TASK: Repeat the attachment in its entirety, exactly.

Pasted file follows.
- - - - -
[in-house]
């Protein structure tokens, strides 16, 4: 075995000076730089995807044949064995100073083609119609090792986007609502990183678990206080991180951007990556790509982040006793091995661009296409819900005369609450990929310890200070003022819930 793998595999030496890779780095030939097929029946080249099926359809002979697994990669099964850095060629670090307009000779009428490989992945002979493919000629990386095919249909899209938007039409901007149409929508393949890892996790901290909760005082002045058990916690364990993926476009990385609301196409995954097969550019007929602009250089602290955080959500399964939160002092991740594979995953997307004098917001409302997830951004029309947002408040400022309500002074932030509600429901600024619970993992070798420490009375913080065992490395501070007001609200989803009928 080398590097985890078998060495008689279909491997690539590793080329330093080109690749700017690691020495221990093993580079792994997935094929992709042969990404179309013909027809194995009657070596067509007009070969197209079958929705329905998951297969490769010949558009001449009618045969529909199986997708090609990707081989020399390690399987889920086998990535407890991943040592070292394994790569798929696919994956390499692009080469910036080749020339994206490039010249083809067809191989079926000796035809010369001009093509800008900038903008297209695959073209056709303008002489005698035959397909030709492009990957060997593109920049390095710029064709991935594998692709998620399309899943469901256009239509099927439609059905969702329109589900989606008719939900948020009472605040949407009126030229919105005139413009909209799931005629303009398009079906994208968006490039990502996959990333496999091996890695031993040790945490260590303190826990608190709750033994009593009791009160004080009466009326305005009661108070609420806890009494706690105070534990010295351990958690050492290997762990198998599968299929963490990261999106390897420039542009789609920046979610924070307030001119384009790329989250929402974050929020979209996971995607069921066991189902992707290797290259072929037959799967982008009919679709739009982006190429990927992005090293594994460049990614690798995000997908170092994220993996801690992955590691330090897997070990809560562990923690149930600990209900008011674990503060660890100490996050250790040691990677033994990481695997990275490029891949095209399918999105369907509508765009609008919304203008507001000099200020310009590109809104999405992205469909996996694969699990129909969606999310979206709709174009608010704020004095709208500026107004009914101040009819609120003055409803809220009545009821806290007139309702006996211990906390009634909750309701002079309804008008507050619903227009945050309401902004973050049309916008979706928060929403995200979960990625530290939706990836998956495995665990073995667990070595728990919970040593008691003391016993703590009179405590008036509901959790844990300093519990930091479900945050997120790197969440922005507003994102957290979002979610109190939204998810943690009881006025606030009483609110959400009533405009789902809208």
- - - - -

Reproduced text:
[in-house]
């Protein structure tokens, strides 16, 4: 075995000076730089995807044949064995100073083609119609090792986007609502990183678990206080991180951007990556790509982040006793091995661009296409819900005369609450990929310890200070003022819930 793998595999030496890779780095030939097929029946080249099926359809002979697994990669099964850095060629670090307009000779009428490989992945002979493919000629990386095919249909899209938007039409901007149409929508393949890892996790901290909760005082002045058990916690364990993926476009990385609301196409995954097969550019007929602009250089602290955080959500399964939160002092991740594979995953997307004098917001409302997830951004029309947002408040400022309500002074932030509600429901600024619970993992070798420490009375913080065992490395501070007001609200989803009928 080398590097985890078998060495008689279909491997690539590793080329330093080109690749700017690691020495221990093993580079792994997935094929992709042969990404179309013909027809194995009657070596067509007009070969197209079958929705329905998951297969490769010949558009001449009618045969529909199986997708090609990707081989020399390690399987889920086998990535407890991943040592070292394994790569798929696919994956390499692009080469910036080749020339994206490039010249083809067809191989079926000796035809010369001009093509800008900038903008297209695959073209056709303008002489005698035959397909030709492009990957060997593109920049390095710029064709991935594998692709998620399309899943469901256009239509099927439609059905969702329109589900989606008719939900948020009472605040949407009126030229919105005139413009909209799931005629303009398009079906994208968006490039990502996959990333496999091996890695031993040790945490260590303190826990608190709750033994009593009791009160004080009466009326305005009661108070609420806890009494706690105070534990010295351990958690050492290997762990198998599968299929963490990261999106390897420039542009789609920046979610924070307030001119384009790329989250929402974050929020979209996971995607069921066991189902992707290797290259072929037959799967982008009919679709739009982006190429990927992005090293594994460049990614690798995000997908170092994220993996801690992955590691330090897997070990809560562990923690149930600990209900008011674990503060660890100490996050250790040691990677033994990481695997990275490029891949095209399918999105369907509508765009609008919304203008507001000099200020310009590109809104999405992205469909996996694969699990129909969606999310979206709709174009608010704020004095709208500026107004009914101040009819609120003055409803809220009545009821806290007139309702006996211990906390009634909750309701002079309804008008507050619903227009945050309401902004973050049309916008979706928060929403995200979960990625530290939706990836998956495995665990073995667990070595728990919970040593008691003391016993703590009179405590008036509901959790844990300093519990930091479900945050997120790197969440922005507003994102957290979002979610109190939204998810943690009881006025606030009483609110959400009533405009789902809208």